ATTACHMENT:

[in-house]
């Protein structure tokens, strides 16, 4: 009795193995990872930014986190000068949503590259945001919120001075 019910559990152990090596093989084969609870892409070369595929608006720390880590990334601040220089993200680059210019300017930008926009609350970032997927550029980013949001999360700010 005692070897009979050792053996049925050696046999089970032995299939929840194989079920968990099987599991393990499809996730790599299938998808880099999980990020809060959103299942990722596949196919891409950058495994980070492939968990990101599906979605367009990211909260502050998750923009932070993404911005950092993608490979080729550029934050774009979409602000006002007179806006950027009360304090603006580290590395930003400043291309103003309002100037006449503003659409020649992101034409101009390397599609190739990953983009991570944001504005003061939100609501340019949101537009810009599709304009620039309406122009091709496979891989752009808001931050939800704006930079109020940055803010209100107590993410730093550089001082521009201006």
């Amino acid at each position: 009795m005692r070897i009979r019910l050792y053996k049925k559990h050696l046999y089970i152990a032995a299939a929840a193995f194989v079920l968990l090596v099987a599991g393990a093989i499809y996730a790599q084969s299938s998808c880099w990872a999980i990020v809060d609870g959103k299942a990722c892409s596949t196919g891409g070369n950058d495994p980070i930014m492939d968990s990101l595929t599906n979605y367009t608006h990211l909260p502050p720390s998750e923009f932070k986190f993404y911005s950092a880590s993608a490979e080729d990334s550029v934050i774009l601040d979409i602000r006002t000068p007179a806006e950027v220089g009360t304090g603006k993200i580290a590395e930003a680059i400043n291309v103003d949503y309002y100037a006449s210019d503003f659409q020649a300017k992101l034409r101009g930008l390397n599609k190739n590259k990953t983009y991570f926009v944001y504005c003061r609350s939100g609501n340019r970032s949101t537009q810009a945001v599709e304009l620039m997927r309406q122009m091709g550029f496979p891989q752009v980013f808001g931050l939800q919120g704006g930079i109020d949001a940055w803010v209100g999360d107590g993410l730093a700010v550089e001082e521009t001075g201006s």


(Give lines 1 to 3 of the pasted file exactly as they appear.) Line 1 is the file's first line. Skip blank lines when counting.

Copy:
[in-house]
């Protein structure tokens, strides 16, 4: 009795193995990872930014986190000068949503590259945001919120001075 019910559990152990090596093989084969609870892409070369595929608006720390880590990334601040220089993200680059210019300017930008926009609350970032997927550029980013949001999360700010 005692070897009979050792053996049925050696046999089970032995299939929840194989079920968990099987599991393990499809996730790599299938998808880099999980990020809060959103299942990722596949196919891409950058495994980070492939968990990101599906979605367009990211909260502050998750923009932070993404911005950092993608490979080729550029934050774009979409602000006002007179806006950027009360304090603006580290590395930003400043291309103003309002100037006449503003659409020649992101034409101009390397599609190739990953983009991570944001504005003061939100609501340019949101537009810009599709304009620039309406122009091709496979891989752009808001931050939800704006930079109020940055803010209100107590993410730093550089001082521009201006």
């Amino acid at each position: 009795m005692r070897i009979r019910l050792y053996k049925k559990h050696l046999y089970i152990a032995a299939a929840a193995f194989v079920l968990l090596v099987a599991g393990a093989i499809y996730a790599q084969s299938s998808c880099w990872a999980i990020v809060d609870g959103k299942a990722c892409s596949t196919g891409g070369n950058d495994p980070i930014m492939d968990s990101l595929t599906n979605y367009t608006h990211l909260p502050p720390s998750e923009f932070k986190f993404y911005s950092a880590s993608a490979e080729d990334s550029v934050i774009l601040d979409i602000r006002t000068p007179a806006e950027v220089g009360t304090g603006k993200i580290a590395e930003a680059i400043n291309v103003d949503y309002y100037a006449s210019d503003f659409q020649a300017k992101l034409r101009g930008l390397n599609k190739n590259k990953t983009y991570f926009v944001y504005c003061r609350s939100g609501n340019r970032s949101t537009q810009a945001v599709e304009l620039m997927r309406q122009m091709g550029f496979p891989q752009v980013f808001g931050l939800q919120g704006g930079i109020d949001a940055w803010v209100g999360d107590g993410l730093a700010v550089e001082e521009t001075g201006s």